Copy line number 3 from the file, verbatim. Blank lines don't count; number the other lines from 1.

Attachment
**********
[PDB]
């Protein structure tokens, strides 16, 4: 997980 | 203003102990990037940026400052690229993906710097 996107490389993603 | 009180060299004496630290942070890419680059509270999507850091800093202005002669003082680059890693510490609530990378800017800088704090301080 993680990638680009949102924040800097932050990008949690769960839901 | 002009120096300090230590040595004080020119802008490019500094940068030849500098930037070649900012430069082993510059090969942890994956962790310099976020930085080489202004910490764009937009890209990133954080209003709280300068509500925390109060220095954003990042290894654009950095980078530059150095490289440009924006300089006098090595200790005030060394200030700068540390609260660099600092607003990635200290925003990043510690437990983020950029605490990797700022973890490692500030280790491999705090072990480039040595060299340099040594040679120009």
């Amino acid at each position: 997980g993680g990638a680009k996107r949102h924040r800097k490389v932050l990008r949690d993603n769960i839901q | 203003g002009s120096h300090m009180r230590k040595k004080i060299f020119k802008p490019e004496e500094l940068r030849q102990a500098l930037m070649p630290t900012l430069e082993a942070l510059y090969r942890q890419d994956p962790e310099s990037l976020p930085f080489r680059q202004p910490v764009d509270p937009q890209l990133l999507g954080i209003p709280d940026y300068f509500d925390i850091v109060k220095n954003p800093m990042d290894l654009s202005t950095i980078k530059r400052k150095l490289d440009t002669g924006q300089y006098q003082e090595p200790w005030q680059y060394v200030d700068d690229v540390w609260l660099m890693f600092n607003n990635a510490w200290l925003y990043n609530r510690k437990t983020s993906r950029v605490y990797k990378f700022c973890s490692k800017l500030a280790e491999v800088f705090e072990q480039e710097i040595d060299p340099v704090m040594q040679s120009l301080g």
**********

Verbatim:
């Amino acid at each position: 997980g993680g990638a680009k996107r949102h924040r800097k490389v932050l990008r949690d993603n769960i839901q | 203003g002009s120096h300090m009180r230590k040595k004080i060299f020119k802008p490019e004496e500094l940068r030849q102990a500098l930037m070649p630290t900012l430069e082993a942070l510059y090969r942890q890419d994956p962790e310099s990037l976020p930085f080489r680059q202004p910490v764009d509270p937009q890209l990133l999507g954080i209003p709280d940026y300068f509500d925390i850091v109060k220095n954003p800093m990042d290894l654009s202005t950095i980078k530059r400052k150095l490289d440009t002669g924006q300089y006098q003082e090595p200790w005030q680059y060394v200030d700068d690229v540390w609260l660099m890693f600092n607003n990635a510490w200290l925003y990043n609530r510690k437990t983020s993906r950029v605490y990797k990378f700022c973890s490692k800017l500030a280790e491999v800088f705090e072990q480039e710097i040595d060299p340099v704090m040594q040679s120009l301080g």